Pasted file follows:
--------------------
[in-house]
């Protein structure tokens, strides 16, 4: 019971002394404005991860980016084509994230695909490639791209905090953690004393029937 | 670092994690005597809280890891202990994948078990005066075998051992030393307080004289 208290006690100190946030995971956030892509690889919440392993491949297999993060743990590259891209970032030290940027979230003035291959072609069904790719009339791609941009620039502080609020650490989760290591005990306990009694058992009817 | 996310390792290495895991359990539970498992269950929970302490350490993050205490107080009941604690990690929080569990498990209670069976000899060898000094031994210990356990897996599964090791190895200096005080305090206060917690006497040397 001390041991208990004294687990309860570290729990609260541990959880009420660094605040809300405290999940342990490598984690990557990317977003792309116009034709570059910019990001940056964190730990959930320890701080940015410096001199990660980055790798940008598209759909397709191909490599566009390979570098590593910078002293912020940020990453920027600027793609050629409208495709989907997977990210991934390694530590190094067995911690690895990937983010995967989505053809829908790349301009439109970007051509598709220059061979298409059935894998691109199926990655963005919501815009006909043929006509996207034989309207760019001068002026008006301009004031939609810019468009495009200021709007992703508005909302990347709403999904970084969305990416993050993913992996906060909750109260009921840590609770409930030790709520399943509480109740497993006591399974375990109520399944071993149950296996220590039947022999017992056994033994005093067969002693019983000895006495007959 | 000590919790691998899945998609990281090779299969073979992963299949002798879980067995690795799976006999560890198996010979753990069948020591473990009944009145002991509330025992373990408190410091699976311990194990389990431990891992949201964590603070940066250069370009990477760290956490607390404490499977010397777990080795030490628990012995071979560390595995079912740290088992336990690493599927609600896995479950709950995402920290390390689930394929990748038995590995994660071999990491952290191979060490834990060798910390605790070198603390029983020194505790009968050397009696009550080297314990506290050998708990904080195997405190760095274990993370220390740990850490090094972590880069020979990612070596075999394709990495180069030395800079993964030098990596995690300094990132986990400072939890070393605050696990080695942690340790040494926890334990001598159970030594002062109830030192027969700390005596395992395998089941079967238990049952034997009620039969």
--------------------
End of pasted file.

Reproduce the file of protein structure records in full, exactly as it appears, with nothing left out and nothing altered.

[in-house]
């Protein structure tokens, strides 16, 4: 019971002394404005991860980016084509994230695909490639791209905090953690004393029937 | 670092994690005597809280890891202990994948078990005066075998051992030393307080004289 208290006690100190946030995971956030892509690889919440392993491949297999993060743990590259891209970032030290940027979230003035291959072609069904790719009339791609941009620039502080609020650490989760290591005990306990009694058992009817 | 996310390792290495895991359990539970498992269950929970302490350490993050205490107080009941604690990690929080569990498990209670069976000899060898000094031994210990356990897996599964090791190895200096005080305090206060917690006497040397 001390041991208990004294687990309860570290729990609260541990959880009420660094605040809300405290999940342990490598984690990557990317977003792309116009034709570059910019990001940056964190730990959930320890701080940015410096001199990660980055790798940008598209759909397709191909490599566009390979570098590593910078002293912020940020990453920027600027793609050629409208495709989907997977990210991934390694530590190094067995911690690895990937983010995967989505053809829908790349301009439109970007051509598709220059061979298409059935894998691109199926990655963005919501815009006909043929006509996207034989309207760019001068002026008006301009004031939609810019468009495009200021709007992703508005909302990347709403999904970084969305990416993050993913992996906060909750109260009921840590609770409930030790709520399943509480109740497993006591399974375990109520399944071993149950296996220590039947022999017992056994033994005093067969002693019983000895006495007959 | 000590919790691998899945998609990281090779299969073979992963299949002798879980067995690795799976006999560890198996010979753990069948020591473990009944009145002991509330025992373990408190410091699976311990194990389990431990891992949201964590603070940066250069370009990477760290956490607390404490499977010397777990080795030490628990012995071979560390595995079912740290088992336990690493599927609600896995479950709950995402920290390390689930394929990748038995590995994660071999990491952290191979060490834990060798910390605790070198603390029983020194505790009968050397009696009550080297314990506290050998708990904080195997405190760095274990993370220390740990850490090094972590880069020979990612070596075999394709990495180069030395800079993964030098990596995690300094990132986990400072939890070393605050696990080695942690340790040494926890334990001598159970030594002062109830030192027969700390005596395992395998089941079967238990049952034997009620039969």